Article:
Les NotesPar/by Wah Keung Chan
/ December 1, 1999
Bocelli Makes North American Operatic Debut
On October 29, 1999, tenor Andrea Bocelli made his North American
operatic debut in Jules Massenet's Werther at the Michigan Opera Theatre
(MOT). Teamed with mezzo Denyce Graves, an international star in her own
right, and soprano Ying Huang who became famous because of her role in
the filmed version of Madama Butterfly, the event promised to be a
highlight drawing Bocelli fans from afar. But according to published
reports, many Bocelli fans left disappointed. The reviews were not very
favourable. Bocelli's voice, they said, did not project over the orchestra.
Furthermore, his acting was wooden.
The germ of the idea for Bocelli's involvement has a Canadian connection.
In July 1998, MOT General Director David DiChiera attended Bocelli's
Montreal Molson Centre recital, and following the concert, invited Bocelli
to make his North American operatic debut at the MOT. In that
performance, backed by the Centre's sound system, Bocelli's voice found a
Bjorling-like warmth and firmness not heard on his previous CDs. His
interpretations of operatic arias, however, were stagnant and
One year later, Bocelli's Werther has been the subject of heated exchanges
on the internet. Global Music Network, GMN.com, added to the internet
debat with a Live Webcast of the last performance directly from Detroit.
("Live" was technically false, since the webcast began one hour after the
start of the actual performance, possibly to allow intermission time to be
shortened for web audiences.) Bocelli did a fine job, save for an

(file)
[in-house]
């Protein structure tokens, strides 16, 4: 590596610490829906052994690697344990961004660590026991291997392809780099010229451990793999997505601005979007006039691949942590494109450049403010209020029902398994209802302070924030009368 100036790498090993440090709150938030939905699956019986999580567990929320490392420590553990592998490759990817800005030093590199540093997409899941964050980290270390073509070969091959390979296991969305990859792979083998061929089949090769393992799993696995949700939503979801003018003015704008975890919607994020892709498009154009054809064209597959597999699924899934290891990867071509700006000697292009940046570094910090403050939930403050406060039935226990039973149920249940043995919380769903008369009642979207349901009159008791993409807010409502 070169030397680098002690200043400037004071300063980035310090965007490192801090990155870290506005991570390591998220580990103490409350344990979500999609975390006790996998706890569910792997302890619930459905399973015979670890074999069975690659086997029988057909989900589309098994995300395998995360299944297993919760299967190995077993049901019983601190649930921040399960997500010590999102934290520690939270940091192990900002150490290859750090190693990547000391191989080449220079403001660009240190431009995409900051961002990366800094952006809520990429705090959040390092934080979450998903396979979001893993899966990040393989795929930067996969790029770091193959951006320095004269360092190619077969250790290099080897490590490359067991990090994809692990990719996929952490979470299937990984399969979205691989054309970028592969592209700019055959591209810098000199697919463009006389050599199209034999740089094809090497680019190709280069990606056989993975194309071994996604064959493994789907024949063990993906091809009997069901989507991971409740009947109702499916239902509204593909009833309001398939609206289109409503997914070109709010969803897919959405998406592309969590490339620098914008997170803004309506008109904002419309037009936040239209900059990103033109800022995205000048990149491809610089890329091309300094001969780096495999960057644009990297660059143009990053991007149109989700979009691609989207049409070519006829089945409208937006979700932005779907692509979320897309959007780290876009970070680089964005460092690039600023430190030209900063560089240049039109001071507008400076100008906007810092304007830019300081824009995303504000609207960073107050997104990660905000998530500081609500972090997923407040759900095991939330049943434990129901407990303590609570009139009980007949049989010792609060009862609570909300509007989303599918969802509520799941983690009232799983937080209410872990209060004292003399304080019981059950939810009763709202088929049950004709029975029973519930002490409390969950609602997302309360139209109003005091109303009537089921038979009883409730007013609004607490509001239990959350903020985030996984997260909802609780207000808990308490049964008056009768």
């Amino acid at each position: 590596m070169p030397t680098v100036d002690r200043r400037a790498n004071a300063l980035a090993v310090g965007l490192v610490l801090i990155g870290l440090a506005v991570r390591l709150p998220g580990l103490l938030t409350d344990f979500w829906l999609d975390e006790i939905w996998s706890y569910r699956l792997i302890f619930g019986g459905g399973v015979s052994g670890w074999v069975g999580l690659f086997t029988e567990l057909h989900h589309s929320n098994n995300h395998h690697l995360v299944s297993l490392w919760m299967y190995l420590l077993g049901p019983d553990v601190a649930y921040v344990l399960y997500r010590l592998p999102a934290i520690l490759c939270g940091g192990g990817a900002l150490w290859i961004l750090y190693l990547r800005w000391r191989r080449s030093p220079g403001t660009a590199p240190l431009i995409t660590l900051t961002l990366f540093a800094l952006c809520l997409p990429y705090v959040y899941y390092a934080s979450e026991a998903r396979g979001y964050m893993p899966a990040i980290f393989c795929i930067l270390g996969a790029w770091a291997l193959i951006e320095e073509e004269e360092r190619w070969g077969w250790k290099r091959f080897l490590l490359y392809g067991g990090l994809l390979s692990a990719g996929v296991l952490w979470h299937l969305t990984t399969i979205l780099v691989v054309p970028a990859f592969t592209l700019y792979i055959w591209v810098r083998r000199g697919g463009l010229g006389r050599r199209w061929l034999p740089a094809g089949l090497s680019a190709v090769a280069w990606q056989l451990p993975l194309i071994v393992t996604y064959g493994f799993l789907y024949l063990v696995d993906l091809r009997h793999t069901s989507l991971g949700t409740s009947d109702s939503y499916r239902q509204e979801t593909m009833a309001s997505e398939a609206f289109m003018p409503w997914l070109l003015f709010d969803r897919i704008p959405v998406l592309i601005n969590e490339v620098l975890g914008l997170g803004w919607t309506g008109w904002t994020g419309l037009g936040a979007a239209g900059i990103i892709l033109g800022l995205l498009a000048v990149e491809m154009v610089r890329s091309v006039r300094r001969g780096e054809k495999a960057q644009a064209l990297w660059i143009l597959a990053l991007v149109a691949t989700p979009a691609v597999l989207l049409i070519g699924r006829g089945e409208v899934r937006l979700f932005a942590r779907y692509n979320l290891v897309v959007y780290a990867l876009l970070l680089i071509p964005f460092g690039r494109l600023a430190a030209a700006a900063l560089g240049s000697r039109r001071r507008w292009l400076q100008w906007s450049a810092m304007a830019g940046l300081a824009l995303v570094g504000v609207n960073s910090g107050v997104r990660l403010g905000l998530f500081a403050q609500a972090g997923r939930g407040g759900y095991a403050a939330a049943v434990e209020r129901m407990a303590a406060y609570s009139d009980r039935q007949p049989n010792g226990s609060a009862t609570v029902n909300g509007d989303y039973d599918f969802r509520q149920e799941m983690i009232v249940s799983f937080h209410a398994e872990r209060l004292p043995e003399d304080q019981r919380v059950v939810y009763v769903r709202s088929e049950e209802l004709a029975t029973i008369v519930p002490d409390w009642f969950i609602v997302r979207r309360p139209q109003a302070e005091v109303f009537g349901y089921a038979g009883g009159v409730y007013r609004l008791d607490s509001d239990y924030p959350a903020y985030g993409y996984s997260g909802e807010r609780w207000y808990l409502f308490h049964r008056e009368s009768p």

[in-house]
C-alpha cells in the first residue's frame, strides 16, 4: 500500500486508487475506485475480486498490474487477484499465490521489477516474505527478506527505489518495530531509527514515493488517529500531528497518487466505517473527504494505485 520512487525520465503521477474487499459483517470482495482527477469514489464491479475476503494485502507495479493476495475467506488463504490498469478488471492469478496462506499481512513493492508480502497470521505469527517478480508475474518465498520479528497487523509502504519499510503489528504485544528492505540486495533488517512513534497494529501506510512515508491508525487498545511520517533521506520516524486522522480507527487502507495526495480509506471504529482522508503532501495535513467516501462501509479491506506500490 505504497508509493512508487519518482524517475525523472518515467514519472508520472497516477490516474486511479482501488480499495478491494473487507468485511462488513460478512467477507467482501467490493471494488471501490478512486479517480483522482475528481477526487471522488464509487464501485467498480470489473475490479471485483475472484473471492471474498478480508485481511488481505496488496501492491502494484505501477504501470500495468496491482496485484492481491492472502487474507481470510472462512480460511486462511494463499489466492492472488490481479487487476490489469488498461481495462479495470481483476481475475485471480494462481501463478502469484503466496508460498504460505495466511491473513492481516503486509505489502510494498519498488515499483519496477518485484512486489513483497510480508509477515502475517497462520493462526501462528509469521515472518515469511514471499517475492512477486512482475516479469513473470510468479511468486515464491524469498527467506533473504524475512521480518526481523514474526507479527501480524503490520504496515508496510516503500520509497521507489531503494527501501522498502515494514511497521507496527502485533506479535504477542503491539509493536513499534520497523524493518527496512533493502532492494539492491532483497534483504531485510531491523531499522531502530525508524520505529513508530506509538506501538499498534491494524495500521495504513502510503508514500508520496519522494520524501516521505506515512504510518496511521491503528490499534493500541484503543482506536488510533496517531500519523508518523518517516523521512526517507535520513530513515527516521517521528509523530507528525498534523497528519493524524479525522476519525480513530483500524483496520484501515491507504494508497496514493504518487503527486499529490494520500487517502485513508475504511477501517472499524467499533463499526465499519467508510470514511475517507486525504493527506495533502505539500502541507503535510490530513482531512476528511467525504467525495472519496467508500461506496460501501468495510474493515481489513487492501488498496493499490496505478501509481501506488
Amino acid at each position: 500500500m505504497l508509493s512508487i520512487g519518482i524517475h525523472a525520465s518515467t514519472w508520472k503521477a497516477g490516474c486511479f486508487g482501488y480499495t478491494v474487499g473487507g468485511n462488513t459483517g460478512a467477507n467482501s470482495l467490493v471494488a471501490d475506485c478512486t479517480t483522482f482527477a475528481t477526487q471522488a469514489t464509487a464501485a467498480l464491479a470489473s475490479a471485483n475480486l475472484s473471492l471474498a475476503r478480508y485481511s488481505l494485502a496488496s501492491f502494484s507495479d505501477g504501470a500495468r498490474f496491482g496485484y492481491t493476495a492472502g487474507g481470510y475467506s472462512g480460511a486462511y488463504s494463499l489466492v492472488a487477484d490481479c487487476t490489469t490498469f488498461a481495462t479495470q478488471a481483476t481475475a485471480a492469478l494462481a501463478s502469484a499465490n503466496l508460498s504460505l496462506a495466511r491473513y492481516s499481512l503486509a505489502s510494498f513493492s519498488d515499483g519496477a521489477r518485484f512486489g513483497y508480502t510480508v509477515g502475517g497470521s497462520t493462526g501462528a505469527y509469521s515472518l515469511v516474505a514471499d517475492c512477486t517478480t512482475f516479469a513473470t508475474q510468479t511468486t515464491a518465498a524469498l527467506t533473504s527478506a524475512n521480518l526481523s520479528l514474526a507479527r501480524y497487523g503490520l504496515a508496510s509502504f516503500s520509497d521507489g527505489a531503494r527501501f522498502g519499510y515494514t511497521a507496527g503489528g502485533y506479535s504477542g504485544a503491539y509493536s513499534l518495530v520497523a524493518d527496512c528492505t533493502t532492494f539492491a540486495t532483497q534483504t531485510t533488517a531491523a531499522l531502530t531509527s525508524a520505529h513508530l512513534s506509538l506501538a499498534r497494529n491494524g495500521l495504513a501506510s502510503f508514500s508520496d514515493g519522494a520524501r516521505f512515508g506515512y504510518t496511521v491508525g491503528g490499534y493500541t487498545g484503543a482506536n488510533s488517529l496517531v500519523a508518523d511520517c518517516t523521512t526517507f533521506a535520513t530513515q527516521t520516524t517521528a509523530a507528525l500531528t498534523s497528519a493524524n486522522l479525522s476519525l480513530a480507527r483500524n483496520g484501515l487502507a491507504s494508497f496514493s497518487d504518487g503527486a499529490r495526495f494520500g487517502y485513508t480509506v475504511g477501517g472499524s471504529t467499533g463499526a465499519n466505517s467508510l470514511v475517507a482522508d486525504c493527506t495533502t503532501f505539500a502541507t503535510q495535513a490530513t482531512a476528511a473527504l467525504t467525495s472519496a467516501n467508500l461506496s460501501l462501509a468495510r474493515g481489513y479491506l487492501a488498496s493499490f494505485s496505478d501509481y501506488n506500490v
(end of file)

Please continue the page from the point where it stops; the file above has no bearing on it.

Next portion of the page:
out-of-tune high note. Soprano Ying Huang and baritone Christopher
Schaldenbrand gave wonderful performances. The star of the opera was the
Charlotte of Denyce Graves, who unfortunately has been playing second
fiddle in all the media frenzy. Her third act aria, combining both vocal
glory and artistic drama, brought the house down. Except for
Schaldenbrand, the singers' French diction was not up to par. The audio
streaming in through at high speed connection as well as the camera
angles were excellent, while the video displayed in staggered frames was
overall an enjoyable experience, although the engineers seemed to have
increased the volume between Acts I and II. Visit www.gmn.com for an
announced rerun of the event in December 1999.
Glenn Gould Professional School Update
Since our profile in the November issue, the professional school has
received news that they will receive a grant of up to $1,007,000 from the
Department of Canadian Heritage under the National Arts Training
Contribution Program. La Scena Musicale was premature in mentioning
that Midori or Hilary Hahn will be giving masterclasses at the Glenn Gould
Professional School. Neither of these artists nor Yo-Yo Ma have confirmed
any dates yet.
New Guiness Record for the world's highest note.
At a concert in l'Ancienne-Lorette on October 2, 1999, twenty-year old
soprano Marie-Sol Chevalier broke Mado Robin's world record for the
highest sung note. The note, a C above high C - the second highest C note
on a piano keyboard - sung for five seconds at 105 decibels, betters
Robin's B above high C sung in the mad scene from Donizetti's Lucia di
Lammermoor. Chevalier began voice lessons five years ago at the Ecole de
music de l'Ancienne-Lorette. The soprano, according to her teacher Louise
Drapeau, has been singing higher and higher for the last two years. They
decided to look up the record and try to break it. Excerpts of Chevalier
singing the high-high C in various songs at www.musicours.com show a
young, clear, and innocent voice.
Web site Pick
Fritz Wunderlich - The Great German Tenor contains a wealth of
information on one of the great voices of this century. Wunderlich died
from a fall down a flight of stairs at the young age of 35, leaving us to
ponder what could have been. A reminiscence by pianist Hubert Giesen give
a clear picture of Wunderlich, the consumate musician.